Outcome-Based Acquisition

Source: Shutterstock
Source: Shutterstock

Posted: March 14, 2016 | By: Roger Stewart


“Software vulnerabilities, malicious code, and software that doesn’t function as promised pose a substantial risk to the Nation’s software-intensive critical infrastructure that provide essential information and services to citizens” [2].
The 2008 IEEE Inspection Standard, the Inspection Compliance Matrix, Computerized Inspection tools and Inspection pitfall mitigation techniques along with using an evolutionary development environment approach, ensure correct, consistent, repeatable and sustainable rigorous Inspection execution across distributed environments. Use of these capabilities with their associated benefits (see below) now gives government acquirers, and any other software acquirers along the supply chain (see figure 1), the ability to attain auditable and actionable outcome-based acquisition of products and systems for On-Time Quality capabilities delivered within budget.

Who benefits from Outcome-Based Acquisition

Acquirer /Customer

Key programs will now receive the capabilities needed when promised with the best quality possible.

Contracting Officer

With up to 90% of program cost occurring after deployment, the contracting officer will now contract for the best life-cycle (true) cost of a program.

Program Manager

The suppliers current product assessment capability is now a key factor in awarding contracts providing government program managers the ability to monitor ongoing quality, issues, and risk based on the suppliers automated inspection reports.

Supply Chain Risk Management (SCRM)

Implementing ongoing outcome-based product assessments (OBPA), the focus of OBA, will reduce/streamline much of the strategies, policies, standards, etc. planned and underway for SCRM


Outcome-Based Product Assessments of pre-code activities (e.g., requirements, design) removes defects where 70-80% of defects are typically introduced into products ensuring the best quality at the contracted schedule and cost.

We welcome your comments.

Table 1: Key Responsibilities in 4-stage Outcome-Based Acquisition



  1. Weimer, Bruce US ARMY-SW Eng. Center SW Assurance Div. “Software Quality Assurance.” SSTC Conference April 22, 2009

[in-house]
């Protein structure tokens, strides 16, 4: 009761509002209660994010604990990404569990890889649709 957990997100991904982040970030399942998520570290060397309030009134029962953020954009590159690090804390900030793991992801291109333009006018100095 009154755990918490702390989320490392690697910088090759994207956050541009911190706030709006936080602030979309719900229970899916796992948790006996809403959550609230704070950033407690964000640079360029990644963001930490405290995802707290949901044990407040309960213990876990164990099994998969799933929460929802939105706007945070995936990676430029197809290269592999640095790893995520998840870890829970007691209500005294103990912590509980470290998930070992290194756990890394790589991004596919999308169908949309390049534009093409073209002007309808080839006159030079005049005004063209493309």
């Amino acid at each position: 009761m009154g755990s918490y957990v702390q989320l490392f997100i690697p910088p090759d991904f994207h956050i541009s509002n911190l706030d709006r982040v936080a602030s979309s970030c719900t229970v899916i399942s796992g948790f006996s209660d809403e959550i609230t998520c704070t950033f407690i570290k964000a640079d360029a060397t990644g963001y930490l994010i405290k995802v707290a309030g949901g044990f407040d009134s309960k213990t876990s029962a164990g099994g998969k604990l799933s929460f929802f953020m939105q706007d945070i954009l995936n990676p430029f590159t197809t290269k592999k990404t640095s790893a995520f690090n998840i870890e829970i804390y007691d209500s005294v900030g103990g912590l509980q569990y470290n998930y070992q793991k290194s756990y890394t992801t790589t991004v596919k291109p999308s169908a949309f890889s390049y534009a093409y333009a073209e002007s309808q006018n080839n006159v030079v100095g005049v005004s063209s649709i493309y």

2. The Software Assurance (SwA) Acquisition Working Group. “Software Assurance in Acquisition: Mitigating Risk to the Enterprise.” October 22, 2008
  3. Software & Systems Engineering Standards Committee of the IEEE Computer Society. “IEEE Standard for Software Reviews, Section 6, Inspections.” IEEE Std. 1028™-2008.
  4. Federal Acquisition Regulation, “FAR –Part 46 Quality Assurance” (FAC 2005-17), 14 June 2007
  5. Gouldsberry, Pamela, Leslie Deneault, and Bruce Hatlem. “Performance Based Acquisitions – What’s Out There.” Software Tech News Vol. 12 No. 3 Sept. 2009: 27
  6. GAO Report to the Committee on Armed Services, U.S. Senate (GAO-04-393). “Defense Acquisitions – Stronger Management Practices are Needed to Improve DOD’s Software-Intensive Weapon Acquisitions.” March 2004
  7. DACS Gold Practice™ Document Series. “Software Acquisition Gold Practice – Acquisition Process Improvement.” Nov. 16, 2005
  8. Report of the Defense Science Board Task Force. “Mission Impact of Foreign Influence on DoD Software.’ Sept. 2007
  9. McConnell, Steve. “Best Influences on Software Engineering Over Past 50 Years.” IEEE Software Jan. /Feb. 2000.
  10. DACS Gold Practice™ Document Series. “Software Acquisition Gold Practice – Formal Inspections.” Nov. 26, 2003
  11. Priven, Lew, and Stewart, Roger. “How to Avoid Software Inspection Failure and Achieve Ongoing Benefits.” Crosstalk Jan. 2008
  12. McGraw, Gary. “Making Essential Software Work.” Citgal, Inc. Mar. 2003
  13. Bender, Richard. http://benderrbt.com [Position Papers] “The Business Case for Software Quality” page 23, 2004
  14. Priven, Lew, and Stewart, Roger. “Management’s Inspection Responsibilities and Tools for Success.” Crosstalk March/April 2009

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